In Honor of the Small Town

I love small towns. By small, I’m talking 10,000 or fewer humans in the last census.

Ten thousand has been a sort of red zone of population for me ever since I was little, perhaps because I was raised around St. Louis for my first decade. Not a giant metropolis, of course, but…St. Louis is no slouch either. We moved about more than a little bit, Mom and Dad and Thister and I, and I’ve mentioned here before how the South St. Louis-City area wasn’t really awesome for runty little me. Culturally, St. Louis was great. The museums, the river front, the zoos and our extended family all made for great experiences and I have long fond memories. Sledding down Art Hill in the winter; climbing over railroad tracks on the East St. Louis-side of the Mississippi to watch the July 4 fireworks during the VP Fair (back when it was still called the Veiled Prophet Parade); playing hide and seek with our cousins in the gangways between the houses off Alfred there near the Botanic Gardens…truly good times. But, you know by the late 1970s and early 80s, the city was changing. We packed up again and moved south. We got to Farmington in the summer of 1982, and at that time the population was somewhere near the lower 9,000s. The jewels of St. Louis were just up the highway and the green peace and hills of the Lead Belt were where I thought I’d be the rest of my life.

Statements like that make full and practical sense when you’re in the fifth grade. But, things change. Progress and growth mean a sturdier tax base for a town or city of any size. Farmington grew. I was in junior high when we got a McDonald’s. I was in high school when we got a Taco Bell. The old battered Wal-Mart was closed and a bigger, shinier one constructed over near the highway. Traffic started to avoid the historic downtown and family businesses that had been in Farmington for generations started to feel the strain. By the time I graduated, Farmington’s population had swelled past 12,500. No longer my little hometown, but now a percolating small city. Many people were and remain quite happy about that. I resist change. Other things occurred then that belong in the category of Crap That Happens When You Grow Up, and I ran away to college in Springfield (population estimate in 1992 near 90,000*). Trips back to Farmington became unfortunate reminders of mistakes I’d made as a young adult. My father died. Dear friends were beyond my reach. My heart was sore. So, I ran away to the mountains.
I got to Denver, Colorado, in January of 1997. The Census Bureau lists Denver’s population in the 2000 census as more than 553,000 persons. I wasn’t exactly sticking to my quest to keep my homebase near that 10,000 red zone. So, I found a like-minded young man and ended up back in Springfield, MO, in 2000. But, life being what it is, plans shifted again and we ended up in Chicago, Illinois, in 2004. Chicago, population of nearly THREE MILLION PEOPLE, if you don’t throw in the whole urban or metro area numbers. And we’ve been here since, both of us yearning for smaller confines. Our plans to make small town life a reality have been bumped around some with his accident and my illness. But, you know, we get out of the city when we can and we grumble about the noise and lights and pollution…. The culture in Chicago is phenomenal. The medical resources, too, and we have amazing friends and family here. But I miss the small town. Very badly.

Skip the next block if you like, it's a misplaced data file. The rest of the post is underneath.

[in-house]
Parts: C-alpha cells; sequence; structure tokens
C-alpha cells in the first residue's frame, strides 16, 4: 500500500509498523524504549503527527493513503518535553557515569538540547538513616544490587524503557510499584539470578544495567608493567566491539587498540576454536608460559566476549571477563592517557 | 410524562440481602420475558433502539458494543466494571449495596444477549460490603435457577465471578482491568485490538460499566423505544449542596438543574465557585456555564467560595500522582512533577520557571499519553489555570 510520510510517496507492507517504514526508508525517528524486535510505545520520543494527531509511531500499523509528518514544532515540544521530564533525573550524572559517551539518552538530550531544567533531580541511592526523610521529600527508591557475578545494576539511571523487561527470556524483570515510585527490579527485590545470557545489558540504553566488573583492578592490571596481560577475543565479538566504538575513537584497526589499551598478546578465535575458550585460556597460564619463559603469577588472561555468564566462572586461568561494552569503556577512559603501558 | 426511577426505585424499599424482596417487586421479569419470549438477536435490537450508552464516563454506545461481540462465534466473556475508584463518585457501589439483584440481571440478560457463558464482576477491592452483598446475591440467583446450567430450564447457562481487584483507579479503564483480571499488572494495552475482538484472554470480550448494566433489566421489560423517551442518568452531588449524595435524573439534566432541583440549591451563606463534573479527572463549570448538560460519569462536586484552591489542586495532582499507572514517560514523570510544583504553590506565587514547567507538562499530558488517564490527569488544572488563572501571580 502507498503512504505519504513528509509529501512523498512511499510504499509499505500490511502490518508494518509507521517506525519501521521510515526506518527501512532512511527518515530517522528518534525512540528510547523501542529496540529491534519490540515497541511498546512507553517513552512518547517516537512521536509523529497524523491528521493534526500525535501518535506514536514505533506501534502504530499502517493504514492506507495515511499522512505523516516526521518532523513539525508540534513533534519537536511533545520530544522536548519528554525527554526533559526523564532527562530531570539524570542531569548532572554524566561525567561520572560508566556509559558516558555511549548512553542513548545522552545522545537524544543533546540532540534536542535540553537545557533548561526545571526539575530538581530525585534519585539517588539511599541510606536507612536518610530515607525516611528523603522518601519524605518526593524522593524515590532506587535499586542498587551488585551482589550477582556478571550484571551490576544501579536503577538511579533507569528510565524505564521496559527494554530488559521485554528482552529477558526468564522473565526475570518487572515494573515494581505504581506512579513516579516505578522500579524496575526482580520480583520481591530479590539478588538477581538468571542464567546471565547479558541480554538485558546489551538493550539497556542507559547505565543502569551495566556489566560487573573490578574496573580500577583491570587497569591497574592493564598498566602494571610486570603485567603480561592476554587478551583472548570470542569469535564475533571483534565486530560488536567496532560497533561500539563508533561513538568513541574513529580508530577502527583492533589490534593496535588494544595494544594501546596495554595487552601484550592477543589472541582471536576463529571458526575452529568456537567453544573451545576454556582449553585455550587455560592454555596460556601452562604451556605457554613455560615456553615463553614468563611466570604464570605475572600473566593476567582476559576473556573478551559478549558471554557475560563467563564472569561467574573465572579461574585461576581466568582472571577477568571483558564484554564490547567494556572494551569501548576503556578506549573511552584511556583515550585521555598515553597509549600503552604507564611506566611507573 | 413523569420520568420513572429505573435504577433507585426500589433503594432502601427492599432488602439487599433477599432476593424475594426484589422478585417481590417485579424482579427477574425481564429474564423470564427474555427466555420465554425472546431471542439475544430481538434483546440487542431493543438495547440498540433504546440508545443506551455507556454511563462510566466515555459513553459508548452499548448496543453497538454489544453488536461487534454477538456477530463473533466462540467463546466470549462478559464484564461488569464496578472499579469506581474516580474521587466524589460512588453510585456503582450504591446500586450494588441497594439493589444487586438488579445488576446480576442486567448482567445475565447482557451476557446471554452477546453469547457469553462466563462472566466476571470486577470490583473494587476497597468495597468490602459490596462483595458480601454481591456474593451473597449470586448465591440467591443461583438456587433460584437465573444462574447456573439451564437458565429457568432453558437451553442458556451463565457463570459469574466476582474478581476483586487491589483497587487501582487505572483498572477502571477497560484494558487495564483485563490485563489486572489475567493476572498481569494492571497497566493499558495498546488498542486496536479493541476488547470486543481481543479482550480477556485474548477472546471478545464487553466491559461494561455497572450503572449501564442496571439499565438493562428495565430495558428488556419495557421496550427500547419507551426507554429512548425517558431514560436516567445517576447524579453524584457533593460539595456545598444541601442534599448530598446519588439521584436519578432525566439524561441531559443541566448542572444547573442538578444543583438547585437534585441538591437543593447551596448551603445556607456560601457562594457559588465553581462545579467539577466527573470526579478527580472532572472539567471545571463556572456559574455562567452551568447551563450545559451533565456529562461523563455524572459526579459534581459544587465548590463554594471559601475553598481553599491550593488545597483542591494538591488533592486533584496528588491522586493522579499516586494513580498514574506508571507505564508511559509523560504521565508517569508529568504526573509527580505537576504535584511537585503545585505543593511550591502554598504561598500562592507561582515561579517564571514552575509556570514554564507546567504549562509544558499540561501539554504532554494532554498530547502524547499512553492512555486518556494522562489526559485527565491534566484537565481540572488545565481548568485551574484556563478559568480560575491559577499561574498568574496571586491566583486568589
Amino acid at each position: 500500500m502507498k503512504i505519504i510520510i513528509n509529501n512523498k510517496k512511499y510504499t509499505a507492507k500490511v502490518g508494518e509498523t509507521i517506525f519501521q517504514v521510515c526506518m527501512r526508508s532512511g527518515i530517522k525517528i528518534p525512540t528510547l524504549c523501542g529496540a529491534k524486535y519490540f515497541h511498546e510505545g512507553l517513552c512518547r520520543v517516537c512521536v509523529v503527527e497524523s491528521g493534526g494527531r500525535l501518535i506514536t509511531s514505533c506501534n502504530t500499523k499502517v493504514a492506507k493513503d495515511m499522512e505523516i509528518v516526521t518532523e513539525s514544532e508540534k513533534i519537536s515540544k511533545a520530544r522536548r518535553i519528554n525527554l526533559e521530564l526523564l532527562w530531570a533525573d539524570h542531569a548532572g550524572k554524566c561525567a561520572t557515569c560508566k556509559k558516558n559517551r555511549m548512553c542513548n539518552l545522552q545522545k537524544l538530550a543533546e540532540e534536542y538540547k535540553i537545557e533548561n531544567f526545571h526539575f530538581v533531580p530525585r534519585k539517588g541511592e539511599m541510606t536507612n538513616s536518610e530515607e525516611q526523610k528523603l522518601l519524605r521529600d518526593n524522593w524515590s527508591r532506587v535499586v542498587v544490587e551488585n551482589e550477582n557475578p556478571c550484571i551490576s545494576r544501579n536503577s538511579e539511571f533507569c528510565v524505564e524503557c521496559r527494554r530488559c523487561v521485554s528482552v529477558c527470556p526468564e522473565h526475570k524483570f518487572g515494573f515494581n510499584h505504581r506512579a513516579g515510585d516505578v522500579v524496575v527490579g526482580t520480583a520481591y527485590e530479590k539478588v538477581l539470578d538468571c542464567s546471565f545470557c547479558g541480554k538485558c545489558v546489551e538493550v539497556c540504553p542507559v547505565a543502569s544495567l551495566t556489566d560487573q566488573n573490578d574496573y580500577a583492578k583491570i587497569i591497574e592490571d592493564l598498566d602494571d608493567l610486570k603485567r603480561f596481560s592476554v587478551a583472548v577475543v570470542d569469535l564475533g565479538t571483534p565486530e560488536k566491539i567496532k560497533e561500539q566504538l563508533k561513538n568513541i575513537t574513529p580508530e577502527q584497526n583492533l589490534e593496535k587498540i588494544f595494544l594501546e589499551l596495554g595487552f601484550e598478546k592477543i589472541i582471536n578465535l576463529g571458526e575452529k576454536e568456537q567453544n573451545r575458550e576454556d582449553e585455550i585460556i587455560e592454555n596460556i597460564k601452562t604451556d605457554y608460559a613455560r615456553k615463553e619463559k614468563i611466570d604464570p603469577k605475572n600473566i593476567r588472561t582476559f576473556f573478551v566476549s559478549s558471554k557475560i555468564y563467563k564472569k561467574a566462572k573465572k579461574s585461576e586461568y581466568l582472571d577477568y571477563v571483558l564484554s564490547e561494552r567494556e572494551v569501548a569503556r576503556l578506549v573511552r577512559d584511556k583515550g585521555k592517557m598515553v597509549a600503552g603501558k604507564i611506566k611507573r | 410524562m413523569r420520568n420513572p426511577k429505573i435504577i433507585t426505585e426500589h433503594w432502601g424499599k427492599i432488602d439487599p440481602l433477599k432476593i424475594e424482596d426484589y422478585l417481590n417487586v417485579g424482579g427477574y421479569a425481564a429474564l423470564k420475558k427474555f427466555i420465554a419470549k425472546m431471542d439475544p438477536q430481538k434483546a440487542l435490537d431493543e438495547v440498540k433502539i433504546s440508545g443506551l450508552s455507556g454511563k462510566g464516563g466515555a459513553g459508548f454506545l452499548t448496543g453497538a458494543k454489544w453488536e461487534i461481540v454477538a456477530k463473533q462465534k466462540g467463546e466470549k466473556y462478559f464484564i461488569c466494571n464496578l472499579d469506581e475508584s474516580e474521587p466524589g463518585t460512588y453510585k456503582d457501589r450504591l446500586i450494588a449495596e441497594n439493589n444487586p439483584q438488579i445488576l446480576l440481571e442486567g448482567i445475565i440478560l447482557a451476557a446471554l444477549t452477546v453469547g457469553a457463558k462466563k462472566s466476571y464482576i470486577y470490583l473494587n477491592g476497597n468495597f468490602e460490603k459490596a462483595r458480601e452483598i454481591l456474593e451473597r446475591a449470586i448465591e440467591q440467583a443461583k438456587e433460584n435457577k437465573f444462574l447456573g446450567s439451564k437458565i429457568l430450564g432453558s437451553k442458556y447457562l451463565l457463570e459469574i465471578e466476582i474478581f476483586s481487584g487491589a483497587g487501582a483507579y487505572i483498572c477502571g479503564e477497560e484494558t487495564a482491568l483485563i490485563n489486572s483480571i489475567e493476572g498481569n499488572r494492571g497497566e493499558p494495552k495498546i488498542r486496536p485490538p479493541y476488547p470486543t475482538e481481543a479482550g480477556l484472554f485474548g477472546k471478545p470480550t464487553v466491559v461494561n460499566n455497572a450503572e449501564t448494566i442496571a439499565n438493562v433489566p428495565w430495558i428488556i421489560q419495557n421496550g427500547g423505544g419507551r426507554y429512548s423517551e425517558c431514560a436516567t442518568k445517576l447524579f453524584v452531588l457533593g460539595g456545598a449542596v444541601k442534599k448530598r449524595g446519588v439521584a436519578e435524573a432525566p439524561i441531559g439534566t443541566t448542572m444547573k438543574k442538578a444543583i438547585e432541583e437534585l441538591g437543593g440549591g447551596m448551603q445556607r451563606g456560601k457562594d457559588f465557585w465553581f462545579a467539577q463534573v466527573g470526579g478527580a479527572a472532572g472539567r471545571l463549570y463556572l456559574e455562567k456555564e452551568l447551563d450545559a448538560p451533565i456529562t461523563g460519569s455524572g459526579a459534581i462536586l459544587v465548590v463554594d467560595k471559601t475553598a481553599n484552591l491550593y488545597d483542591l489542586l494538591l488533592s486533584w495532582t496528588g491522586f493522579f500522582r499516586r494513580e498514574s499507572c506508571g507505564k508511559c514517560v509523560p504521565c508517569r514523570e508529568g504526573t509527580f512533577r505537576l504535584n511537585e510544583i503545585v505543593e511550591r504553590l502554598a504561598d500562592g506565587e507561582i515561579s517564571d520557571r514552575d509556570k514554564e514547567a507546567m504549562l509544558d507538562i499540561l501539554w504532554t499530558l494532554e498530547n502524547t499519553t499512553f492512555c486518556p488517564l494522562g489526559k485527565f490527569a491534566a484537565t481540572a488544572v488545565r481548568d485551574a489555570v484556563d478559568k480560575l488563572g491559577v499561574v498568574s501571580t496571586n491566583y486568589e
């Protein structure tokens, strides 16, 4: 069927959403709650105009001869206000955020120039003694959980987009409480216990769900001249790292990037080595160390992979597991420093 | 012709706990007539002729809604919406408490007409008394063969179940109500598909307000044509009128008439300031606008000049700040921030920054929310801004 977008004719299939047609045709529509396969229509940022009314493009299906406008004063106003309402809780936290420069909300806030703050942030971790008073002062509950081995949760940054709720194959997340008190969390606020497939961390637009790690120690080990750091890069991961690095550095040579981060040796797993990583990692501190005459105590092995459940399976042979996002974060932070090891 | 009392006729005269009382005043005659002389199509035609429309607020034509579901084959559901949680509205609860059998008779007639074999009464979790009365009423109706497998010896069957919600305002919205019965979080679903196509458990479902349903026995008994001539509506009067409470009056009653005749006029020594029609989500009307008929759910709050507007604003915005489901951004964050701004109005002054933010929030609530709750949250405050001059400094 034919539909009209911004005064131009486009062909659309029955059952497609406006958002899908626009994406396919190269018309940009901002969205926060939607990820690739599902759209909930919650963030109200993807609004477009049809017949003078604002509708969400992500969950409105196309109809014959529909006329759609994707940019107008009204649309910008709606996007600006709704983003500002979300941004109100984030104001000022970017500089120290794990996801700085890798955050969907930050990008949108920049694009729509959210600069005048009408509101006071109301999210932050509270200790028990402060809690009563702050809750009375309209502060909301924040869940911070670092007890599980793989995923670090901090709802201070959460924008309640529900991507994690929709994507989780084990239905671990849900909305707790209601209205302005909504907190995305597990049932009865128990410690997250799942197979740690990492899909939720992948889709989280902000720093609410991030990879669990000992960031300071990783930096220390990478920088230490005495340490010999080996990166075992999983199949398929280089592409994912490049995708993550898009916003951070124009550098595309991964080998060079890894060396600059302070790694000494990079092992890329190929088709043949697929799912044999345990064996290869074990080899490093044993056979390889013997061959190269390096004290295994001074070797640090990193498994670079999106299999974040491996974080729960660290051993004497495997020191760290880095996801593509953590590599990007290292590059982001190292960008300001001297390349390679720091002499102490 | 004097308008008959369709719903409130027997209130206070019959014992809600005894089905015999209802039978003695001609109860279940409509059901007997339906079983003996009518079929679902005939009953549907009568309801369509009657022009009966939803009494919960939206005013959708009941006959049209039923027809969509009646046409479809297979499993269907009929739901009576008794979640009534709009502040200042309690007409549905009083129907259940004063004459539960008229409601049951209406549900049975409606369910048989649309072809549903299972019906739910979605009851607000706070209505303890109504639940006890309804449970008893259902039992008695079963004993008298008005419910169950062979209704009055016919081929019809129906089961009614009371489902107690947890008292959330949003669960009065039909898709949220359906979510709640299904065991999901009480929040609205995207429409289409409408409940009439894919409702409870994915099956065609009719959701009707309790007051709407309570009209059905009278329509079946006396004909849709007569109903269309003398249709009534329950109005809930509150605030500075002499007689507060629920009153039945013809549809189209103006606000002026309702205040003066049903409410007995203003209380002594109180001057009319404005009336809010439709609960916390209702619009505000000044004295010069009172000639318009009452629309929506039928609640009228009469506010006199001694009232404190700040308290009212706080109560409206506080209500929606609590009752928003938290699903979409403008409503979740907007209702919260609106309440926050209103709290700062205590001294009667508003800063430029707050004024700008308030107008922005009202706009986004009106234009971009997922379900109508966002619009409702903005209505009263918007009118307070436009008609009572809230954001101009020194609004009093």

It weighs heavily on me because today is Homecoming down in Farmington. The parade, of course, the football game, the marching band and the bruhaha…. Farmington’s got about 15,000 people in it now, but…I know they can still  throw a mean party. Gold mums on the moms and grandmas, all the men in their FHS ball caps and tee-shirts. Kids with their faces painted with unbelievable things like “Go Black Knights! Class of 2021!”
Big cities can celebrate. Don’t get me wrong. We were in Denver for the Broncos Superbowl wins in 1998 and 1999 both, and here in Chicago for the White Sox World Series win in 2005 and the Blackhawks Stanley Cup win just last year in 2010. Of those four events, I think the Sox put on the best display of showmanship and homage to the city…. Those Broncos fans, on the other hand, acted pure fools, runnin’ around downtown in their all-togethers and shootin’ guns in the air. Just ridiculous. Better to focus on President Obama’s acceptance speech here in 2008. An amazing display of humanity in Chicago’s Grant Park. It’s lengthy but beautiful, transcript included:
But I digress. I think my point is that big cities make big, exciting, multi-cultural parade and celebration experiences with all kinds of hoopla and music and giant floating balloons. Fireworks and rock bands. Fans take the trains in from the suburbs and drink until they’re sober again. Pipes and Drums bands give goosebumps to even the most hardened curmudgeon. Kids love every minute.
Me, I prefer a high school marching band and some badly-devised parade floats pulled by somebody’s uncle in a John Deere. I prefer a Friday night football game on a field that isn’t shared by six different school districts. I prefer a hay ride to a train ride.
I resist change, but embrace nostalgia. And I will make small town life a reality again, whether it’s down South or here in the Upper Midwest somewhere. It’s all in the planning and timing. In the mean time, I’ll raise a styrofoam cup of hot chocolate and toast my old hometown, and small towns everywhere. They are the balance to the big cities that have taught me so much and so tested my strength and faith. Lessons can be learned wherever our mail goes, and I’m grateful for the lessons I’ve gotten all along my way. But, today, I’m just a little more grateful for the ones from my old small home town. Happy Homecoming.
*According to, Springfield’s population grew by an astounding 27% between 1990 and the year 2000.

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